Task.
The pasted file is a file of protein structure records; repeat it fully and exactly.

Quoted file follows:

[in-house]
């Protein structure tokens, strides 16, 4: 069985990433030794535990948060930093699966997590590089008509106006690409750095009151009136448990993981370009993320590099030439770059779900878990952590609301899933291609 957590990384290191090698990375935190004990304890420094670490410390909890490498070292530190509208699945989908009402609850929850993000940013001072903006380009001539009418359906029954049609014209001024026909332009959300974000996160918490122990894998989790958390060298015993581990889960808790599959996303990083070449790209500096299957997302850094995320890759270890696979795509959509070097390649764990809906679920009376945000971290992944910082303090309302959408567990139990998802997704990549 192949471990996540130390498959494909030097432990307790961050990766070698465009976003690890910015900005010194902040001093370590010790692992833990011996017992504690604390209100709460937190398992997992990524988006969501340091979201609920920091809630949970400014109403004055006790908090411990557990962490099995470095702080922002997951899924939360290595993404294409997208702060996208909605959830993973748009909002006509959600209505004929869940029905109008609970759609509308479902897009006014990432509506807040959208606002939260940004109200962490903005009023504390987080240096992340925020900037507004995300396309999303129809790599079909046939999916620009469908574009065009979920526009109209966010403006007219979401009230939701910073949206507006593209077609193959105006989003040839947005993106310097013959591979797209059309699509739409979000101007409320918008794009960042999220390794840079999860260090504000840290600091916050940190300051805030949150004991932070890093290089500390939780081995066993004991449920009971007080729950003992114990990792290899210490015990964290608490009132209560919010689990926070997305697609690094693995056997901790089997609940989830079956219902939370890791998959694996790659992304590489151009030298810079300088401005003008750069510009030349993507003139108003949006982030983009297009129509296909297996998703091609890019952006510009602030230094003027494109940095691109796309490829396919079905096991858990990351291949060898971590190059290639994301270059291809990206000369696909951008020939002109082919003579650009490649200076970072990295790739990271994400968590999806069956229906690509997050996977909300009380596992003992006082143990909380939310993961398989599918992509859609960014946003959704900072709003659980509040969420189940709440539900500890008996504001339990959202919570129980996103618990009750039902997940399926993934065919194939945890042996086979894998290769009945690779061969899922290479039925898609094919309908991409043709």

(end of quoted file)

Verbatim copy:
[in-house]
């Protein structure tokens, strides 16, 4: 069985990433030794535990948060930093699966997590590089008509106006690409750095009151009136448990993981370009993320590099030439770059779900878990952590609301899933291609 957590990384290191090698990375935190004990304890420094670490410390909890490498070292530190509208699945989908009402609850929850993000940013001072903006380009001539009418359906029954049609014209001024026909332009959300974000996160918490122990894998989790958390060298015993581990889960808790599959996303990083070449790209500096299957997302850094995320890759270890696979795509959509070097390649764990809906679920009376945000971290992944910082303090309302959408567990139990998802997704990549 192949471990996540130390498959494909030097432990307790961050990766070698465009976003690890910015900005010194902040001093370590010790692992833990011996017992504690604390209100709460937190398992997992990524988006969501340091979201609920920091809630949970400014109403004055006790908090411990557990962490099995470095702080922002997951899924939360290595993404294409997208702060996208909605959830993973748009909002006509959600209505004929869940029905109008609970759609509308479902897009006014990432509506807040959208606002939260940004109200962490903005009023504390987080240096992340925020900037507004995300396309999303129809790599079909046939999916620009469908574009065009979920526009109209966010403006007219979401009230939701910073949206507006593209077609193959105006989003040839947005993106310097013959591979797209059309699509739409979000101007409320918008794009960042999220390794840079999860260090504000840290600091916050940190300051805030949150004991932070890093290089500390939780081995066993004991449920009971007080729950003992114990990792290899210490015990964290608490009132209560919010689990926070997305697609690094693995056997901790089997609940989830079956219902939370890791998959694996790659992304590489151009030298810079300088401005003008750069510009030349993507003139108003949006982030983009297009129509296909297996998703091609890019952006510009602030230094003027494109940095691109796309490829396919079905096991858990990351291949060898971590190059290639994301270059291809990206000369696909951008020939002109082919003579650009490649200076970072990295790739990271994400968590999806069956229906690509997050996977909300009380596992003992006082143990909380939310993961398989599918992509859609960014946003959704900072709003659980509040969420189940709440539900500890008996504001339990959202919570129980996103618990009750039902997940399926993934065919194939945890042996086979894998290769009945690779061969899922290479039925898609094919309908991409043709």